Governments and businesses around the world are taking unprecedented action with respect to climate change. While renewable power sources and phasing out harmful hydrofluorocarbon gasses will likely play a big role in the world's fight against global warming, improving energy efficiency is perhaps the most cost-effective way to address the challenges of energy cost, energy security and global climate change. To help get the message out there, this will be the first in a series of Climate 101 blog posts and accompanying materials that discuss how improving industrial energy efficiency can make a huge difference - not only in reducing carbon emissions, but also in making businesses more profitable and competitive.
"Energy efficiency is the one energy resource that all countries possess in abundance.” - Dr. Fatih Birol, executive director of the IEA
The industrial sector accounts for about one third of the total energy consumed and one-third of fossil fuel related greenhouse gas emissions in the United States. In addition to moral obligations to our planet, our children and future generations, there is clearly an ongoing need for companies to continue with their energy efficiency efforts, even with the prevailing low energy prices we are seeing today. Businesses cannot take it for granted that energy prices will continue to stay at the current low level over the medium to long term. While many industrial companies are taking some positive action, substantial energy efficiency opportunities for manufacturers still remain.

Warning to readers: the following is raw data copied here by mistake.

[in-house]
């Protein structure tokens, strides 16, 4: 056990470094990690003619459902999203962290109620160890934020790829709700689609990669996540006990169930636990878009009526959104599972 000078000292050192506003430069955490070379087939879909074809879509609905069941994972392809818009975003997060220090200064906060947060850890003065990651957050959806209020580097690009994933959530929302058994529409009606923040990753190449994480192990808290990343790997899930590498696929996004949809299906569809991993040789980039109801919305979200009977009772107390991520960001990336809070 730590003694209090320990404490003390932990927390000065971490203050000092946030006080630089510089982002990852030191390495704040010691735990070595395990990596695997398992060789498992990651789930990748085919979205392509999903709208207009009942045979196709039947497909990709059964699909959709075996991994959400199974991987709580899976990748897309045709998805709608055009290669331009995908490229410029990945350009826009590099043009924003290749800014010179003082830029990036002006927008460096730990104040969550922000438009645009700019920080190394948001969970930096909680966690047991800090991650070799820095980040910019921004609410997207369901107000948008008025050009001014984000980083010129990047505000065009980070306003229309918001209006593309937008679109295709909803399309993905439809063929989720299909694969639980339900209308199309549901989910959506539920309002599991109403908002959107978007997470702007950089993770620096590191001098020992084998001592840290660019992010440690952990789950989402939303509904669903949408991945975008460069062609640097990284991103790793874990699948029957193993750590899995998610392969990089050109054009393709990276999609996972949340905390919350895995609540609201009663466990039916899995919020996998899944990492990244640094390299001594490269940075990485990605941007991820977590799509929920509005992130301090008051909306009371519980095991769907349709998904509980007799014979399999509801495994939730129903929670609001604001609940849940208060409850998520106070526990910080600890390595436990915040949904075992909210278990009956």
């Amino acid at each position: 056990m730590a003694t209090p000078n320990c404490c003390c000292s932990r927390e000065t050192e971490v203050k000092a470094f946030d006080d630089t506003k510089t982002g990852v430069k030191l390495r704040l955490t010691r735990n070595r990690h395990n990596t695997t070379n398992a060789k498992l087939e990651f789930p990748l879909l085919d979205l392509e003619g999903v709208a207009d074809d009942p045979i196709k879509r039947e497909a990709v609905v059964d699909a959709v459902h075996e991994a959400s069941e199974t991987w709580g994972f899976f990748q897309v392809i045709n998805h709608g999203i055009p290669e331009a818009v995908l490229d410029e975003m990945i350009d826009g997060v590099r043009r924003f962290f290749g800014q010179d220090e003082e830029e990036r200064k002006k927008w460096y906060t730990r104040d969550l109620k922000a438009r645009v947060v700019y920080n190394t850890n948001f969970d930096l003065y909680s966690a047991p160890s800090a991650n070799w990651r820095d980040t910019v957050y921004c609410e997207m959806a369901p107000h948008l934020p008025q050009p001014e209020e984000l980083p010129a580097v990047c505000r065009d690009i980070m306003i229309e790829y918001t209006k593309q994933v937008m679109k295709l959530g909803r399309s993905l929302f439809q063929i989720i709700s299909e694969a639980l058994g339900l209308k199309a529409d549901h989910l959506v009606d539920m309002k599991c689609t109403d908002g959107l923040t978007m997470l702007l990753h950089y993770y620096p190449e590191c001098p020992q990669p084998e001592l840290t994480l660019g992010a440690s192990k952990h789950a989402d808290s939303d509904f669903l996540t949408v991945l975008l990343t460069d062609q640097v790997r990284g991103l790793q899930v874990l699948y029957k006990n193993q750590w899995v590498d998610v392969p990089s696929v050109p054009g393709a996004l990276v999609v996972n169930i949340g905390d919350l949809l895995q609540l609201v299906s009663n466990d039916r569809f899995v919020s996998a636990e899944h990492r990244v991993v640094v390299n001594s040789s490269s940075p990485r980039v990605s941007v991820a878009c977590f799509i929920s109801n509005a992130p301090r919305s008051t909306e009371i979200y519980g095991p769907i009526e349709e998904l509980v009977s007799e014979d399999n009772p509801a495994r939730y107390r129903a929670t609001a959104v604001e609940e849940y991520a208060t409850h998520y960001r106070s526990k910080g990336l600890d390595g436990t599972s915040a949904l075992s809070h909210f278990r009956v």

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Close to 200 nations agreed to a legally binding deal over the weekend to target and reduce hydrofluorocarbon (HFC) gases. Factory-made HFC gases are used in air conditioning units and fridges and can be 10,000 times more powerful than carbon dioxide as greenhouse gases. HFCs replaced the previous use of CFC gases, which were even more damaging to the environment. HCFs are the fastest-growing greenhouse gases in the US, China, India, and the EU. If left unchecked, emissions of HFCs could grow to nearly 20% of CO2 by 2050 and 45% if CO2 emissions are limited in line with present international goals.
Under the agreement, developed nations, including the United States and much of Europe, commit to reducing their use of HFC gases incrementally, commencing with a 10% cut by 2019 that will increase to 85% by 2036.
More than 100 developing countries, including China, the world’s top carbon dioxide emitter, will begin taking action in 2024, siting that they needed more time because they have fast-expanding middle classes and hot climates, and fear of damaging their growing industries.
It is estimated that between 2020 and 2050, 70 billion tonnes of CO2 equivalent, comparable to the emissions of nearly 500 million cars, will be prevented from entering the atmosphere thanks to a progressive reduction of HFCs.
The signing of this agreement is news that is dear to us at Thermal Energy International. We help our industrial and institutional clients reduce their environmental and carbon foot print while also saving them money through reduced fuel use.
For more information on how we can help your industrial or institutional operation reduce its carbon emissions through improving their energy efficiency, view our sector pages or contact us directly. And don’t forget to follow us on Twitter and like us on Facebook for even more updates!